What are you reading?


#61

I just finished the last book in the Chaoswars trilogy by Raymond Feist. Looking now for more fiction to devour.


#62

I’m currently reading The Goldfinch, and I’m about to the book of short stories, Tenth of December, by George Saunders.


#63

just finished lois lowry’s ‘the giver’ so i could watch the movie. was not a fan…

SPOILER ALERT: heavy-handed youth version of sheep mentality dystopia disguised as utopia, with the added fun of euthanasia. i might as well have re-read ‘fahrenheit 451’ - nobody does it better than bradbury.

i’m readily amazed how many youth books are given high marks by adults/adult-led organizations… who seem to have forgotten the classics that were done much better, with fewer awards in their time. the modern ‘everybody gets a trophy just for trying’ mentality extends way too far IMO.

next up is ‘the maze runner’ by james dashner; also so i can watch its new movie. this one i’ve heard better things about, both the book, and the movie adaptation, so i have higher hopes.

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#64

Reading The Hot Zone again after many years. I love biological and medical books of many types so this is right up my alley. It’s fascinating!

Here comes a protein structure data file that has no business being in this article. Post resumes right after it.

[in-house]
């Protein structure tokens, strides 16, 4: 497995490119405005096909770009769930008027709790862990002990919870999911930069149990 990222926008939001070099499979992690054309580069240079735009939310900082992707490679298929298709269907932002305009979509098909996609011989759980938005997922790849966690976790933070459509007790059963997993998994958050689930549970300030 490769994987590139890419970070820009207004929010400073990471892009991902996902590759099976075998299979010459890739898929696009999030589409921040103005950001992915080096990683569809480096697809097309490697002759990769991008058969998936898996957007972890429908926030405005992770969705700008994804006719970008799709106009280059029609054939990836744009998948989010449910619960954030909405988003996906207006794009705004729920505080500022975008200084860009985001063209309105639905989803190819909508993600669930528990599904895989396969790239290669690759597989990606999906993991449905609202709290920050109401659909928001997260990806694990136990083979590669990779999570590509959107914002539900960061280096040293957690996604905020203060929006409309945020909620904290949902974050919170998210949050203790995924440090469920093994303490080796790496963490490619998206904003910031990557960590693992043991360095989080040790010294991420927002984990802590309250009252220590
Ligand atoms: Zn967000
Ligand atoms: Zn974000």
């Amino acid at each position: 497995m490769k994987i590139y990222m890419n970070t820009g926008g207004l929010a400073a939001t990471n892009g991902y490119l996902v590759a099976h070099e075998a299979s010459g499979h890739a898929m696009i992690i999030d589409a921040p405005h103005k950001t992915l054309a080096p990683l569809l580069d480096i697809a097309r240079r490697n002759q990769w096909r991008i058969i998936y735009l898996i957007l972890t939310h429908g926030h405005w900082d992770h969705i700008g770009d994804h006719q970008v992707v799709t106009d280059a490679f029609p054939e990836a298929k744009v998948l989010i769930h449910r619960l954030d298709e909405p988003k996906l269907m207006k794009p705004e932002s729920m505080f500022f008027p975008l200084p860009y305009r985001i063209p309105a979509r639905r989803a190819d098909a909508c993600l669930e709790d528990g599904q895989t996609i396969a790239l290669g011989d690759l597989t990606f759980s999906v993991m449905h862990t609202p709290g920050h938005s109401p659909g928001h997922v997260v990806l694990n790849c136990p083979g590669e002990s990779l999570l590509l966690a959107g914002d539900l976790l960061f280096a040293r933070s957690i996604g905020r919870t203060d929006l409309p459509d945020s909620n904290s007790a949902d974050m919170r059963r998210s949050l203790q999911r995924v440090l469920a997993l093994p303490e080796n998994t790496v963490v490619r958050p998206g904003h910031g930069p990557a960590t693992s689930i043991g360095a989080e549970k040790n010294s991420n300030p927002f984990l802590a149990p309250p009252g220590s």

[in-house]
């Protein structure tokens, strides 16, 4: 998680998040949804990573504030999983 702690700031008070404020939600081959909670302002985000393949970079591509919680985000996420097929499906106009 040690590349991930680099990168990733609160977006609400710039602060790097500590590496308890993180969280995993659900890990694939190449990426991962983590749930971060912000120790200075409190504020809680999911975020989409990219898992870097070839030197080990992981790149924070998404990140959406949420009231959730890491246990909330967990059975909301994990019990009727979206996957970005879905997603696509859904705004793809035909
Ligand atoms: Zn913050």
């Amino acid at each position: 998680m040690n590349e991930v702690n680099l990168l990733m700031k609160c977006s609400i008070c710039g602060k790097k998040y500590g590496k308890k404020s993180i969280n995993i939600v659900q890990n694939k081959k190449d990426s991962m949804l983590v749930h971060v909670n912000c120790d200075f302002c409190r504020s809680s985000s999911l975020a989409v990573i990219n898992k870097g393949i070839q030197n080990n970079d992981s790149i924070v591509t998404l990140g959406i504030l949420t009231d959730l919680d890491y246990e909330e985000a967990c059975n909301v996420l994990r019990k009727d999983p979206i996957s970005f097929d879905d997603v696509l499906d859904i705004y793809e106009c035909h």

#65

Is this by Richard Preston? I"m looking to check it out of the library; there are two books by the same name and this one looks more like what you’re talking about.


#66

Yeah, that’s the one.

Dammit, my iPad froze again and I lost the rest of my post. Weird that it even posted the above. What I said was that it’s about the origins of Ebola and other hemmorrhagic (so?) diseases. Its not clinical or scientific though so it’s an easy read.


#67

I just finished reading “The Birth of Venus” by Sarah Dunant and I LOVED IT. It is historical fiction. The main character is by all accounts fictional yet the story takes place in a historically correct setting. The book sucked me in and I have taken advantage of every quiet moment to read - even stayed up way too late a few nights.


#68

I’m reading The Hot Zone, by Richard Preston.
Excellent reading!

The Hot Zone: A Terrifying True Story is a best-selling 1994 non-fiction thriller by Richard Preston about the origins and incidents involving viral hemorrhagic fevers, particularly ebolaviruses and marburgviruses. The basis of the book was Preston’s 1992 New Yorker article “Crisis in the Hot Zone”.